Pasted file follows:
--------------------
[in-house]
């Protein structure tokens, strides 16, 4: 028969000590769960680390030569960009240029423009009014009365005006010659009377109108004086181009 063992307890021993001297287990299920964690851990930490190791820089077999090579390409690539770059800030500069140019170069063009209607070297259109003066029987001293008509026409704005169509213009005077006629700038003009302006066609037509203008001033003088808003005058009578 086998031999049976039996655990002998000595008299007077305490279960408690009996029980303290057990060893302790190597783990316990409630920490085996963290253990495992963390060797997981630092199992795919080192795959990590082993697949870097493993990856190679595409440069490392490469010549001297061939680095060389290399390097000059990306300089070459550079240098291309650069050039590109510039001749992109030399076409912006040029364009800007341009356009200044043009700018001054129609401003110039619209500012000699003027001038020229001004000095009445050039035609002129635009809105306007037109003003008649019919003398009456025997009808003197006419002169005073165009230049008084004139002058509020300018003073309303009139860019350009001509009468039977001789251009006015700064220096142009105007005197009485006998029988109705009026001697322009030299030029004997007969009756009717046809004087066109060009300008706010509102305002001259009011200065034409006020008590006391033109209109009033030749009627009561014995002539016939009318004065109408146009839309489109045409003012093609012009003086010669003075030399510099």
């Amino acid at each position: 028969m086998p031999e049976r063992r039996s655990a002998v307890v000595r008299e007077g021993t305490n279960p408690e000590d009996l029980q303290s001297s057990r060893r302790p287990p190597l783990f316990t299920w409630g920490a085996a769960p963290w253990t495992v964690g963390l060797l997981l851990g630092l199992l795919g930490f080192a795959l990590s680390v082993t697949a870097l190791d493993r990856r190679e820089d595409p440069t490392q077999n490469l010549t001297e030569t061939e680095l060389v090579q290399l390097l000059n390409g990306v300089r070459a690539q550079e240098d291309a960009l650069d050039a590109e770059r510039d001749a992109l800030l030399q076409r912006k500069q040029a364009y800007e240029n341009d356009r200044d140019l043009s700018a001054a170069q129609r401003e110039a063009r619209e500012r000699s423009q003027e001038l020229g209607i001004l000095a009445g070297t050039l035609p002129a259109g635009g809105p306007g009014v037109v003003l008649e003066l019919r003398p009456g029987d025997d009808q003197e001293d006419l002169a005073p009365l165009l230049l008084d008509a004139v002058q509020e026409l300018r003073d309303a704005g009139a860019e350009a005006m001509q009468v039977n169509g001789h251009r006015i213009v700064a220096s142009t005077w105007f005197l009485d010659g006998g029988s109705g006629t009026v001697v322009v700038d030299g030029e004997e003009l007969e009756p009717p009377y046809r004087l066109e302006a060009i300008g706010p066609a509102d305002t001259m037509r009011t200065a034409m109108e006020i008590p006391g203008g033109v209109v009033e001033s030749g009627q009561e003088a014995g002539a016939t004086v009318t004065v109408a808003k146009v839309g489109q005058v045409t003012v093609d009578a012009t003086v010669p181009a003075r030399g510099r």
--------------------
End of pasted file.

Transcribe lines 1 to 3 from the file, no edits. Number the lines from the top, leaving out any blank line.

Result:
[in-house]
């Protein structure tokens, strides 16, 4: 028969000590769960680390030569960009240029423009009014009365005006010659009377109108004086181009 063992307890021993001297287990299920964690851990930490190791820089077999090579390409690539770059800030500069140019170069063009209607070297259109003066029987001293008509026409704005169509213009005077006629700038003009302006066609037509203008001033003088808003005058009578 086998031999049976039996655990002998000595008299007077305490279960408690009996029980303290057990060893302790190597783990316990409630920490085996963290253990495992963390060797997981630092199992795919080192795959990590082993697949870097493993990856190679595409440069490392490469010549001297061939680095060389290399390097000059990306300089070459550079240098291309650069050039590109510039001749992109030399076409912006040029364009800007341009356009200044043009700018001054129609401003110039619209500012000699003027001038020229001004000095009445050039035609002129635009809105306007037109003003008649019919003398009456025997009808003197006419002169005073165009230049008084004139002058509020300018003073309303009139860019350009001509009468039977001789251009006015700064220096142009105007005197009485006998029988109705009026001697322009030299030029004997007969009756009717046809004087066109060009300008706010509102305002001259009011200065034409006020008590006391033109209109009033030749009627009561014995002539016939009318004065109408146009839309489109045409003012093609012009003086010669003075030399510099």
């Amino acid at each position: 028969m086998p031999e049976r063992r039996s655990a002998v307890v000595r008299e007077g021993t305490n279960p408690e000590d009996l029980q303290s001297s057990r060893r302790p287990p190597l783990f316990t299920w409630g920490a085996a769960p963290w253990t495992v964690g963390l060797l997981l851990g630092l199992l795919g930490f080192a795959l990590s680390v082993t697949a870097l190791d493993r990856r190679e820089d595409p440069t490392q077999n490469l010549t001297e030569t061939e680095l060389v090579q290399l390097l000059n390409g990306v300089r070459a690539q550079e240098d291309a960009l650069d050039a590109e770059r510039d001749a992109l800030l030399q076409r912006k500069q040029a364009y800007e240029n341009d356009r200044d140019l043009s700018a001054a170069q129609r401003e110039a063009r619209e500012r000699s423009q003027e001038l020229g209607i001004l000095a009445g070297t050039l035609p002129a259109g635009g809105p306007g009014v037109v003003l008649e003066l019919r003398p009456g029987d025997d009808q003197e001293d006419l002169a005073p009365l165009l230049l008084d008509a004139v002058q509020e026409l300018r003073d309303a704005g009139a860019e350009a005006m001509q009468v039977n169509g001789h251009r006015i213009v700064a220096s142009t005077w105007f005197l009485d010659g006998g029988s109705g006629t009026v001697v322009v700038d030299g030029e004997e003009l007969e009756p009717p009377y046809r004087l066109e302006a060009i300008g706010p066609a509102d305002t001259m037509r009011t200065a034409m109108e006020i008590p006391g203008g033109v209109v009033e001033s030749g009627q009561e003088a014995g002539a016939t004086v009318t004065v109408a808003k146009v839309g489109q005058v045409t003012v093609d009578a012009t003086v010669p181009a003075r030399g510099r």